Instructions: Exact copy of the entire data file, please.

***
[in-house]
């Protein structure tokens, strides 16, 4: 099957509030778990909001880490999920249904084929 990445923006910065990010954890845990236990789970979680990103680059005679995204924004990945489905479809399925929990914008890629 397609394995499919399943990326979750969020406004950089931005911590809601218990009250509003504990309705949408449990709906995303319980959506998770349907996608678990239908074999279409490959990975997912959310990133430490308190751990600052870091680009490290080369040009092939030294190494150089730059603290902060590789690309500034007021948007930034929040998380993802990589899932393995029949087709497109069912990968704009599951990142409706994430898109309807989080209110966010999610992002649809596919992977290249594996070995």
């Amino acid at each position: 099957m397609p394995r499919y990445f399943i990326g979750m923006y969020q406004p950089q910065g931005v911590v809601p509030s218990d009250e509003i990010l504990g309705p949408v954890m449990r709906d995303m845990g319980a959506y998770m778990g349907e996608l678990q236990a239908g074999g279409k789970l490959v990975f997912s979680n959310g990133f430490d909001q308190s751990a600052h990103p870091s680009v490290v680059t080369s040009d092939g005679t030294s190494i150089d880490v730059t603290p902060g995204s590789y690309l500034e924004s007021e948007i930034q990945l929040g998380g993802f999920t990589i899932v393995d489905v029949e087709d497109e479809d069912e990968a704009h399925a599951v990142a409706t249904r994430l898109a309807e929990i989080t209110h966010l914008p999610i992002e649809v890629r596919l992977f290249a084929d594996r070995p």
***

[in-house]
């Protein structure tokens, strides 16, 4: 099957509030778990909001880490999920249904084929 990445923006910065990010954890845990236990789970979680990103680059005679995204924004990945489905479809399925929990914008890629 397609394995499919399943990326979750969020406004950089931005911590809601218990009250509003504990309705949408449990709906995303319980959506998770349907996608678990239908074999279409490959990975997912959310990133430490308190751990600052870091680009490290080369040009092939030294190494150089730059603290902060590789690309500034007021948007930034929040998380993802990589899932393995029949087709497109069912990968704009599951990142409706994430898109309807989080209110966010999610992002649809596919992977290249594996070995």
């Amino acid at each position: 099957m397609p394995r499919y990445f399943i990326g979750m923006y969020q406004p950089q910065g931005v911590v809601p509030s218990d009250e509003i990010l504990g309705p949408v954890m449990r709906d995303m845990g319980a959506y998770m778990g349907e996608l678990q236990a239908g074999g279409k789970l490959v990975f997912s979680n959310g990133f430490d909001q308190s751990a600052h990103p870091s680009v490290v680059t080369s040009d092939g005679t030294s190494i150089d880490v730059t603290p902060g995204s590789y690309l500034e924004s007021e948007i930034q990945l929040g998380g993802f999920t990589i899932v393995d489905v029949e087709d497109e479809d069912e990968a704009h399925a599951v990142a409706t249904r994430l898109a309807e929990i989080t209110h966010l914008p999610i992002e649809v890629r596919l992977f290249a084929d594996r070995p």